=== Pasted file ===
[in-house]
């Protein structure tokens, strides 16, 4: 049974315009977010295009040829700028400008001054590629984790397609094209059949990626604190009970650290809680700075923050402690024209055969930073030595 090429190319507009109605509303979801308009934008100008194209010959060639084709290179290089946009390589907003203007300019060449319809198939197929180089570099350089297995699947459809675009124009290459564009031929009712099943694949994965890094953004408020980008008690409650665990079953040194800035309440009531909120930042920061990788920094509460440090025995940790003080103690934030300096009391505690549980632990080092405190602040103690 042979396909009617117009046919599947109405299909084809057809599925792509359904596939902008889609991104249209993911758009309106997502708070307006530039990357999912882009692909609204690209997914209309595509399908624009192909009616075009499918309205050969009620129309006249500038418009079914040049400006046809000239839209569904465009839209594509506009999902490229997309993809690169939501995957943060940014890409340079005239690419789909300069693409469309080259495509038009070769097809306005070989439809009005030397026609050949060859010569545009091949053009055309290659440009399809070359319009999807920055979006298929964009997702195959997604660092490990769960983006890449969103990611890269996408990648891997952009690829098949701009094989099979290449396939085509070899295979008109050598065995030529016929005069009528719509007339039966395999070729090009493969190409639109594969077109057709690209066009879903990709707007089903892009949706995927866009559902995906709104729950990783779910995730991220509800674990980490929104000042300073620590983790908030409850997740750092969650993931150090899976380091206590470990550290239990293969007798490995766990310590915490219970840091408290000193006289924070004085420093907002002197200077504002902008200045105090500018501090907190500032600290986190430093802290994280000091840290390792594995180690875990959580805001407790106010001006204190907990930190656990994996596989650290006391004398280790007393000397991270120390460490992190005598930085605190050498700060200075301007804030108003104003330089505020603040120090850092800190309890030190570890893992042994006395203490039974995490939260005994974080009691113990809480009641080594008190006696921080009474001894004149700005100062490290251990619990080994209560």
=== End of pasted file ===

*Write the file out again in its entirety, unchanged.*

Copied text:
[in-house]
């Protein structure tokens, strides 16, 4: 049974315009977010295009040829700028400008001054590629984790397609094209059949990626604190009970650290809680700075923050402690024209055969930073030595 090429190319507009109605509303979801308009934008100008194209010959060639084709290179290089946009390589907003203007300019060449319809198939197929180089570099350089297995699947459809675009124009290459564009031929009712099943694949994965890094953004408020980008008690409650665990079953040194800035309440009531909120930042920061990788920094509460440090025995940790003080103690934030300096009391505690549980632990080092405190602040103690 042979396909009617117009046919599947109405299909084809057809599925792509359904596939902008889609991104249209993911758009309106997502708070307006530039990357999912882009692909609204690209997914209309595509399908624009192909009616075009499918309205050969009620129309006249500038418009079914040049400006046809000239839209569904465009839209594509506009999902490229997309993809690169939501995957943060940014890409340079005239690419789909300069693409469309080259495509038009070769097809306005070989439809009005030397026609050949060859010569545009091949053009055309290659440009399809070359319009999807920055979006298929964009997702195959997604660092490990769960983006890449969103990611890269996408990648891997952009690829098949701009094989099979290449396939085509070899295979008109050598065995030529016929005069009528719509007339039966395999070729090009493969190409639109594969077109057709690209066009879903990709707007089903892009949706995927866009559902995906709104729950990783779910995730991220509800674990980490929104000042300073620590983790908030409850997740750092969650993931150090899976380091206590470990550290239990293969007798490995766990310590915490219970840091408290000193006289924070004085420093907002002197200077504002902008200045105090500018501090907190500032600290986190430093802290994280000091840290390792594995180690875990959580805001407790106010001006204190907990930190656990994996596989650290006391004398280790007393000397991270120390460490992190005598930085605190050498700060200075301007804030108003104003330089505020603040120090850092800190309890030190570890893992042994006395203490039974995490939260005994974080009691113990809480009641080594008190006696921080009474001894004149700005100062490290251990619990080994209560």